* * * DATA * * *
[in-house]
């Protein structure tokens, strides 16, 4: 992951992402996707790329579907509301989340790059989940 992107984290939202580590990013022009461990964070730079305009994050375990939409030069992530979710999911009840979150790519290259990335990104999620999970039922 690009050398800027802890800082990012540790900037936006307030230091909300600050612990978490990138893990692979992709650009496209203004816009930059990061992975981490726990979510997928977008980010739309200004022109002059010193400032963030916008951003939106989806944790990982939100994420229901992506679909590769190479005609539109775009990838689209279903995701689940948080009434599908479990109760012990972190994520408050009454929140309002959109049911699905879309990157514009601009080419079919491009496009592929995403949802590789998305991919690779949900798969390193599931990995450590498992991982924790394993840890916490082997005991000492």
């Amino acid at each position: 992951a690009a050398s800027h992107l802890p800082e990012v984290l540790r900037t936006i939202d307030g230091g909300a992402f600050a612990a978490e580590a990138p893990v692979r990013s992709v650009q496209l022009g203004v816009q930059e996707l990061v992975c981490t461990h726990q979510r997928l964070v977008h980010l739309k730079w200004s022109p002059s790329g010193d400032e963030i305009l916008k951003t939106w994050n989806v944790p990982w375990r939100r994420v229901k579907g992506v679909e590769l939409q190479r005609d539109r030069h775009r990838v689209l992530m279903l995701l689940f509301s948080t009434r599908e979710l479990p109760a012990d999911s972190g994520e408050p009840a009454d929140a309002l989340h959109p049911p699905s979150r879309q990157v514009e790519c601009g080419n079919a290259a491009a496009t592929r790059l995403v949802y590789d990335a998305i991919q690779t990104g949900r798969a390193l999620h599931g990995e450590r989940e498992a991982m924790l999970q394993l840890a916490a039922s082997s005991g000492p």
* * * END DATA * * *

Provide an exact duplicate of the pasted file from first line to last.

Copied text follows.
[in-house]
């Protein structure tokens, strides 16, 4: 992951992402996707790329579907509301989340790059989940 992107984290939202580590990013022009461990964070730079305009994050375990939409030069992530979710999911009840979150790519290259990335990104999620999970039922 690009050398800027802890800082990012540790900037936006307030230091909300600050612990978490990138893990692979992709650009496209203004816009930059990061992975981490726990979510997928977008980010739309200004022109002059010193400032963030916008951003939106989806944790990982939100994420229901992506679909590769190479005609539109775009990838689209279903995701689940948080009434599908479990109760012990972190994520408050009454929140309002959109049911699905879309990157514009601009080419079919491009496009592929995403949802590789998305991919690779949900798969390193599931990995450590498992991982924790394993840890916490082997005991000492």
């Amino acid at each position: 992951a690009a050398s800027h992107l802890p800082e990012v984290l540790r900037t936006i939202d307030g230091g909300a992402f600050a612990a978490e580590a990138p893990v692979r990013s992709v650009q496209l022009g203004v816009q930059e996707l990061v992975c981490t461990h726990q979510r997928l964070v977008h980010l739309k730079w200004s022109p002059s790329g010193d400032e963030i305009l916008k951003t939106w994050n989806v944790p990982w375990r939100r994420v229901k579907g992506v679909e590769l939409q190479r005609d539109r030069h775009r990838v689209l992530m279903l995701l689940f509301s948080t009434r599908e979710l479990p109760a012990d999911s972190g994520e408050p009840a009454d929140a309002l989340h959109p049911p699905s979150r879309q990157v514009e790519c601009g080419n079919a290259a491009a496009t592929r790059l995403v949802y590789d990335a998305i991919q690779t990104g949900r798969a390193l999620h599931g990995e450590r989940e498992a991982m924790l999970q394993l840890a916490a039922s082997s005991g000492p």